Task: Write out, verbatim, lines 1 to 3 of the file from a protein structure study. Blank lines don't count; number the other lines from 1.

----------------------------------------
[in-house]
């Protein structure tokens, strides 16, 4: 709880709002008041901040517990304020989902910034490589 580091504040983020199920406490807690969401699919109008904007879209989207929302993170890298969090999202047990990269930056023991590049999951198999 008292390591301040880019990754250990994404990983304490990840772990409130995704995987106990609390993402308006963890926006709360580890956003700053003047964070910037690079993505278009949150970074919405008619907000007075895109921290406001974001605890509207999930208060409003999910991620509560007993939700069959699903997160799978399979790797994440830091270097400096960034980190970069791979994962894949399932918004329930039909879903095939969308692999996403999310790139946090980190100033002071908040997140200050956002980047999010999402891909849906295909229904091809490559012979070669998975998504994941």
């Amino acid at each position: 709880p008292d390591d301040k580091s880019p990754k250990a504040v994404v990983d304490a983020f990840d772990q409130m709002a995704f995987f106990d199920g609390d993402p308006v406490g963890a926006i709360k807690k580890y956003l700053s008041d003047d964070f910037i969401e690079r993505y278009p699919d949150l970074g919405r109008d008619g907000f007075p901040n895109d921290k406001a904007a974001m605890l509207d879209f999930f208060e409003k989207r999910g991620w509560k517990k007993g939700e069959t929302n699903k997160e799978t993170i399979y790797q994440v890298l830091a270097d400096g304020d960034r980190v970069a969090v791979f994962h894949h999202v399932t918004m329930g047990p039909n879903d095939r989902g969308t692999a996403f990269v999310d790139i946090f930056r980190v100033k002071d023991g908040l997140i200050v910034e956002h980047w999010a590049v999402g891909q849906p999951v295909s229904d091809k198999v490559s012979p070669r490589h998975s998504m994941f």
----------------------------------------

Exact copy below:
[in-house]
């Protein structure tokens, strides 16, 4: 709880709002008041901040517990304020989902910034490589 580091504040983020199920406490807690969401699919109008904007879209989207929302993170890298969090999202047990990269930056023991590049999951198999 008292390591301040880019990754250990994404990983304490990840772990409130995704995987106990609390993402308006963890926006709360580890956003700053003047964070910037690079993505278009949150970074919405008619907000007075895109921290406001974001605890509207999930208060409003999910991620509560007993939700069959699903997160799978399979790797994440830091270097400096960034980190970069791979994962894949399932918004329930039909879903095939969308692999996403999310790139946090980190100033002071908040997140200050956002980047999010999402891909849906295909229904091809490559012979070669998975998504994941």
């Amino acid at each position: 709880p008292d390591d301040k580091s880019p990754k250990a504040v994404v990983d304490a983020f990840d772990q409130m709002a995704f995987f106990d199920g609390d993402p308006v406490g963890a926006i709360k807690k580890y956003l700053s008041d003047d964070f910037i969401e690079r993505y278009p699919d949150l970074g919405r109008d008619g907000f007075p901040n895109d921290k406001a904007a974001m605890l509207d879209f999930f208060e409003k989207r999910g991620w509560k517990k007993g939700e069959t929302n699903k997160e799978t993170i399979y790797q994440v890298l830091a270097d400096g304020d960034r980190v970069a969090v791979f994962h894949h999202v399932t918004m329930g047990p039909n879903d095939r989902g969308t692999a996403f990269v999310d790139i946090f930056r980190v100033k002071d023991g908040l997140i200050v910034e956002h980047w999010a590049v999402g891909q849906p999951v295909s229904d091809k198999v490559s012979p070669r490589h998975s998504m994941f």